The crisis in Hungary has become more acute, so acute,
indeed, that there is serious danger to European peace. The King had invited the five leaders of the "Coalition," without which he cannot create a Parliamentary Government, to meet him in Vienna on Saturday last. They went expecting, of course, some form of compromise ; but the King-Emperor received them coldly, read out in German an "ultimatum," and dismissed them after a " five minutes " interview, direct- ing them to confer with Count Goluchowski. This they declined to do, as the Chancellor is not a Hungarian ; and the King, recognising the force of that objection, substituted for the Count the Court Marshal, Count Cziraky, who is a Hungarian. This official met them on the following day, and after the interview proceeded to report to the Emperor. He did not, however, come back as soon as the leaders expected ; and, indignant at the course events had taken, they returned to Budapest, where their report raised a tempest of indigna- tion, which speedily spread throughout Hungary. The whole nation, it is said, has joined the party of Independence ; and if the King does not give way, the country must be governed without a Parliament, and, in fact, by military force, which it is fully understood will be resisted by arms. Austria is on paper stronger than Hungary, its population being 26,150,000 against 19,250,000; but the dominant or Magyar caste in Hungary are splendid fighters, and in 1848 defeated the remainder of the Empire, being at last subjugated only by a Russian army.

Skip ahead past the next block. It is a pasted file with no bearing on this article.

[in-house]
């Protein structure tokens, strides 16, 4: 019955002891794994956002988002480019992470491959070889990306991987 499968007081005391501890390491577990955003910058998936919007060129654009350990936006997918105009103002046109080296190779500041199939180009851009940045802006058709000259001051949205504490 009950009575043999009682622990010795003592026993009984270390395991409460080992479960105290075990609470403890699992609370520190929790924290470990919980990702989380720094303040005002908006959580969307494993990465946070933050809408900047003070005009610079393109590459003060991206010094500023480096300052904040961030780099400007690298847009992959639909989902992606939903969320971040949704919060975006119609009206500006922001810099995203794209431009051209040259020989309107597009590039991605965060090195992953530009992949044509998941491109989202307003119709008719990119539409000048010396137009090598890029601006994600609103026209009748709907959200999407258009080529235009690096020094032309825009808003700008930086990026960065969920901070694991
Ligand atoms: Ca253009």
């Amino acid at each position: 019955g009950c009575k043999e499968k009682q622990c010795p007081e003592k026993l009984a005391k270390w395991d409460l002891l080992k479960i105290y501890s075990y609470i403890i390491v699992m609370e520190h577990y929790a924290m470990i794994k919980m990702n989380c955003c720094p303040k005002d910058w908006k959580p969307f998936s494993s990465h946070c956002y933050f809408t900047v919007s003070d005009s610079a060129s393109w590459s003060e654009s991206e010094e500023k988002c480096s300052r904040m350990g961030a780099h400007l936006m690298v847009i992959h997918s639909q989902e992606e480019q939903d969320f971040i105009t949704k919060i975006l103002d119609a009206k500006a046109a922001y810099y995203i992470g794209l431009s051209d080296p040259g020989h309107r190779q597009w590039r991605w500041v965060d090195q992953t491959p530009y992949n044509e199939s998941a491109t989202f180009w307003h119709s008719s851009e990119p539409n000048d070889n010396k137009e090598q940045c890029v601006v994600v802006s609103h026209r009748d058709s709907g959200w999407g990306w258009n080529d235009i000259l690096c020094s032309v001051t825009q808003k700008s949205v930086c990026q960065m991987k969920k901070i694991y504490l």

In the five clauses of the ultimatum the King rejected the demand for the military use of the Magyar language, affirmed the necessity for a compromise between the Kingdom and